Aloha Nick, I would like to grow sweet slicing onions on my property of Puna. My lot is pahoehoe (lava), ripped and leveled with about 6 inches of cinder. In my beds I add a cinder/soil mix, mac nut compost, and top it with composted greenwaste mulch. I will plant a short day granex onion. Is there any way to build a bed with low-sulphur soil? Or any way to treat my beds to remove some sulphur? My research suggests the sweetest onions are grown in low-sulphur soil. I am after a “mild” slicing onion better than “sweet.” The sugar content may be high even in a pungent onion. I just want to grow some onions that don’t have much bite so they can be used raw in salads and sandwiches. Do you have any seed recommendations? Mahalo, D.
Let me first discuss sulfur in the soil. Sulfur is an essential element required by onions. But high levels of sulfur in the soil can contribute to pungency, that is, a strong flavor. The compound responsible for this is called allyl propyl disulfide.
Furthermore, the term sweet, when referring to onions, is a misnomer. Mild is the correct description for onions with low pungency.
You are correct; growing onions in high sulfur soils causes a pungent flavor. In Central America, sweet onions for export are not grown on soils that have sulfur levels above 18 ppm (parts per million). Yet, it is not realistic, or even necessary, to treat the soil in order to lower the sulfur content.
In most soils, sulfates move well in the soil profile. Since onions are a shallow rooted crop, it is easy for the sulfate to move below the root zone of onions.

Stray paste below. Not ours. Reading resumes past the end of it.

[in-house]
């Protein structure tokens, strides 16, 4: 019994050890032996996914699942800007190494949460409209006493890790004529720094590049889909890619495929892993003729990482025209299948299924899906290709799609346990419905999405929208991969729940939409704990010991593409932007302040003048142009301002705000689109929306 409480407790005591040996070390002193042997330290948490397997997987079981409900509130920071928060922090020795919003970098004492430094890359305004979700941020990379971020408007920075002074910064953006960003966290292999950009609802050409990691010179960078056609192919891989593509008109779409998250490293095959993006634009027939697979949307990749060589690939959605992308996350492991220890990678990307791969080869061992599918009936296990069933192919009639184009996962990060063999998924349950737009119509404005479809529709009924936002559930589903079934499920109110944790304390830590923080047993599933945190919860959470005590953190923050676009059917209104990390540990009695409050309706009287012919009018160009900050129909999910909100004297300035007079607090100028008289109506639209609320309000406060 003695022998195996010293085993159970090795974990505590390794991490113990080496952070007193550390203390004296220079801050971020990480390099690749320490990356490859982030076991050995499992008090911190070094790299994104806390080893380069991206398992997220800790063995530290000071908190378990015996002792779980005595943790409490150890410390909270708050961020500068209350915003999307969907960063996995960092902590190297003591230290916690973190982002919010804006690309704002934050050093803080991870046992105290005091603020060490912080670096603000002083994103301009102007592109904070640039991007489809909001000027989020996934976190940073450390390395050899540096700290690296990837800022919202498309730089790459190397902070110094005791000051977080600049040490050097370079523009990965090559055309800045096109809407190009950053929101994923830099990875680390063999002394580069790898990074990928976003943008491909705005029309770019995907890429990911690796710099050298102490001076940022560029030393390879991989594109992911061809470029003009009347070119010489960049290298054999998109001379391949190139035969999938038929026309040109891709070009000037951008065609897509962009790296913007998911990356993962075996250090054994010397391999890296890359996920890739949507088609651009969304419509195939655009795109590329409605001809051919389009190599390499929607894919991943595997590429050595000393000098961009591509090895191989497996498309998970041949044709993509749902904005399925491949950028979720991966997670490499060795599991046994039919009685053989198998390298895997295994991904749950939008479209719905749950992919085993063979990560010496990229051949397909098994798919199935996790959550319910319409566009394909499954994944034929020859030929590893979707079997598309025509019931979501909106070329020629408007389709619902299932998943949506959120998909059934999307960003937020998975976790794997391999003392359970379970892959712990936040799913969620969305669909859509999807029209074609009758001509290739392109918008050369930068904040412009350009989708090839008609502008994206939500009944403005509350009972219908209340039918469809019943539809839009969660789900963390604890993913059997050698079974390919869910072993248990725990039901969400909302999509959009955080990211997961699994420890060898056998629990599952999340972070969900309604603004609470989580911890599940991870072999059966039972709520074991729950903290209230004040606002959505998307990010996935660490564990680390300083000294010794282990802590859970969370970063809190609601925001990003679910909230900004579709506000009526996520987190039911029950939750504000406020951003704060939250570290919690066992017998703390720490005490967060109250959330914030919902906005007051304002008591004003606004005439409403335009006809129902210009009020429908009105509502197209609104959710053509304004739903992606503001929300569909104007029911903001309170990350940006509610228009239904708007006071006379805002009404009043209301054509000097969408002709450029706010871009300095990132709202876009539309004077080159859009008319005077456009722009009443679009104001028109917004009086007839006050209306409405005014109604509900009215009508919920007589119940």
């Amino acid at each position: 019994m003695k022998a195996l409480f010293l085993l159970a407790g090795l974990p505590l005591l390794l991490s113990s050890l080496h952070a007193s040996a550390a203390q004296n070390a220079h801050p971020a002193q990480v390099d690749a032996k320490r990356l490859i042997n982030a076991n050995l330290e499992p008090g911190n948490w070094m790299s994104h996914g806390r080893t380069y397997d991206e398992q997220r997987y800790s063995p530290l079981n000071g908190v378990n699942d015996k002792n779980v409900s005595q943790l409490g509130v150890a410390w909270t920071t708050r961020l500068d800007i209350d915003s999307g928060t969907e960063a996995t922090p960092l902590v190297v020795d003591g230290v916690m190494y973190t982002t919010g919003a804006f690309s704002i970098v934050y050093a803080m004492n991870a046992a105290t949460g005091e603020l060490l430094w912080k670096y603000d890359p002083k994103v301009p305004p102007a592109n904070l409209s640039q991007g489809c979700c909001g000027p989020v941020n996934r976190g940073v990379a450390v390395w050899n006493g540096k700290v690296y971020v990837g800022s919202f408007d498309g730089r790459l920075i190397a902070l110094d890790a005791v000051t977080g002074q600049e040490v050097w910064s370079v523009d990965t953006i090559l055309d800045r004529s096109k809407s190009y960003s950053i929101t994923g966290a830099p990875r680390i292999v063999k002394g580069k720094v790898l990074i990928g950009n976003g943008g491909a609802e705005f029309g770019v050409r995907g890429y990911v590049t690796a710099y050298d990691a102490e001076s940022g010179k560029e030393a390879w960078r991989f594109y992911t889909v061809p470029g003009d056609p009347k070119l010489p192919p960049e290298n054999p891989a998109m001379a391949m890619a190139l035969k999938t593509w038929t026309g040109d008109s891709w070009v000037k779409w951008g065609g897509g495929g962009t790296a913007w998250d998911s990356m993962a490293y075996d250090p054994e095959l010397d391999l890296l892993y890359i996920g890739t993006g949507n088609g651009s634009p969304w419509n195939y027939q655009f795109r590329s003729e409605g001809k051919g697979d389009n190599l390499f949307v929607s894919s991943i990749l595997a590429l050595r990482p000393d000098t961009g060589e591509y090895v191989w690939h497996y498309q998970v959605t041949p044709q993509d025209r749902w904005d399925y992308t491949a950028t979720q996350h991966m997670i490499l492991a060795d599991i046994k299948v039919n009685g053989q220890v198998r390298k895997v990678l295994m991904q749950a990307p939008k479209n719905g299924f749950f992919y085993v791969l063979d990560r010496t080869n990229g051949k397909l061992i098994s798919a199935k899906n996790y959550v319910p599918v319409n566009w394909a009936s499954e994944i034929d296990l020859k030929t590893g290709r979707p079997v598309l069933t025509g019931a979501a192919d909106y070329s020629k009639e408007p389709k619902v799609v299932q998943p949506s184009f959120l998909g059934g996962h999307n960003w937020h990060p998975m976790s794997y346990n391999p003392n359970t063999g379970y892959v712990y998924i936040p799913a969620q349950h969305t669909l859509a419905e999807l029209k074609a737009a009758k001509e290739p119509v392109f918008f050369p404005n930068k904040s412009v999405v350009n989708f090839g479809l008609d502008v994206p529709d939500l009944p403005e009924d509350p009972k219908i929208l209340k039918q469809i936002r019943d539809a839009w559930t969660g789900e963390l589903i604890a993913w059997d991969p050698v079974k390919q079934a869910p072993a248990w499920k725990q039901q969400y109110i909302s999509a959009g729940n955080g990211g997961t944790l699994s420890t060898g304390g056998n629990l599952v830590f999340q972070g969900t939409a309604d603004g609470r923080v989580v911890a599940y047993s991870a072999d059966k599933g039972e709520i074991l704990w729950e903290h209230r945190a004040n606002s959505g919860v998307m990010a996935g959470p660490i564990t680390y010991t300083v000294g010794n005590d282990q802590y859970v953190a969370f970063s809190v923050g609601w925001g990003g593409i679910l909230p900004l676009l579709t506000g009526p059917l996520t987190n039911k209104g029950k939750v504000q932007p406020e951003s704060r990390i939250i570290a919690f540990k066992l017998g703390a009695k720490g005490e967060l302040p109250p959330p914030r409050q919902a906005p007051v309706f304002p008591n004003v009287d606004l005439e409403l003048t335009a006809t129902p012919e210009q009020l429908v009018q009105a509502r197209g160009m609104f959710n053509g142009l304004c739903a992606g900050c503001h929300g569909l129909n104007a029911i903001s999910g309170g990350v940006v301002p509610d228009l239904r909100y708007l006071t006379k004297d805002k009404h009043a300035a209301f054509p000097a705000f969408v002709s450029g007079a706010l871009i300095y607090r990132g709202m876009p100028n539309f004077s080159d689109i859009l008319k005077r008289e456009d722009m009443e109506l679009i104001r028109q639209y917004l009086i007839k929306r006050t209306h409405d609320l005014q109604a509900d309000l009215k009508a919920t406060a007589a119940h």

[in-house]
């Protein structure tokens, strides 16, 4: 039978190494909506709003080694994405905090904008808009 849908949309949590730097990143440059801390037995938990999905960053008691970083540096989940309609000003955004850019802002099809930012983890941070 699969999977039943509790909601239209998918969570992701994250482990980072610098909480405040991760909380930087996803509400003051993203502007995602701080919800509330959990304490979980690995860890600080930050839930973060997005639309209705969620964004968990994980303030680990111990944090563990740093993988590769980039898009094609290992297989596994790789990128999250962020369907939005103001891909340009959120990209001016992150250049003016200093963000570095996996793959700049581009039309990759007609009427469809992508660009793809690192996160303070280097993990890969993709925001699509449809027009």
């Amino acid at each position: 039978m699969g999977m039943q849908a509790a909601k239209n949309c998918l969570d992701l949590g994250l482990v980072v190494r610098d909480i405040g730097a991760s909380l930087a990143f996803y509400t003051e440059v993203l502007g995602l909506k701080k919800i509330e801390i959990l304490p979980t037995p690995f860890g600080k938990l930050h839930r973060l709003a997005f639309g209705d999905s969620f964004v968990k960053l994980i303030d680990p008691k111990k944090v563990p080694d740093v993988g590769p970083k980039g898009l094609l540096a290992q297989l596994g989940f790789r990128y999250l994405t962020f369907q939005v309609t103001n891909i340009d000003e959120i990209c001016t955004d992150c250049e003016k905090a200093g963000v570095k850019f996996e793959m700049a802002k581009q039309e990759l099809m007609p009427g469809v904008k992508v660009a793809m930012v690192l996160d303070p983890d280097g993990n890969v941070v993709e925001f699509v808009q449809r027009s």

What is practical is to eliminate or limit the application of sulfur fertilizers.
Definitely do not apply them after bulbs begin to form. As long as high levels of sulfur are not applied, pungency should not be an issue.
Constant applications of large amounts of organic matter (OM), especially manures, can potentially increase the sulfur content of the soil.
Though with ample rainfall, excesses should be leeched beyond the onion roots. I am not recommending ending the application of organic matter, I just mention this to note there may be a limit to the amount of OM applied when growing onions.
In addition to sulfur in the soil, pungency or the strong flavor in onions can also develop when growing at high temperatures. Twice as much pungency may be expected when the temperature at bulbing is 90°F compared to 50°F. This increase, though, may be due to a greater uptake of sulfur because of the higher temperatures. Pungency also rises under dry growing conditions.
For the short day length seed varieties, the University of Hawaii recommends: Granex33, Yellow Granex hybrid, Mercedes, Rio Bravo, Rio Zorro, Cougar, Sweet Sunrise, Jaguar, Monsoon and Savannah Sweet.
Here are some basic tips from Master Gardener and Master Herbalist Laureen Campbell on using herbs.
Drying: Herbs that are not fully dried are extremely susceptible to mold. In East Hawaii it is difficult to completely dry herbs unless a dehydrator is used. Never use herbs that are molding.
Storing: Once dried, place herbs in glass containers with sealer lids.
Fresh: To get the most out of fresh herbs, chop them finely and add raw to the top of soups, stew, salads etc. Raw herbs contain more of the medicinal and healthful properties than cooked.
Making infused cooking oils or vinegars: Chop fresh herbs and cover completely with the oil or vinegar. Check daily, shake and make sure the herb remains below the level of the liquid.
Storage for infusions and dried herbs: Store in a dark, cool place. Light degrades both oils and the herbs.
Hilo resident Nick Sakovich is a professor emeritus of the University of California. He has worked in the field of agriculture for 30 years. Email your questions to Sakovich at firstname.lastname@example.org.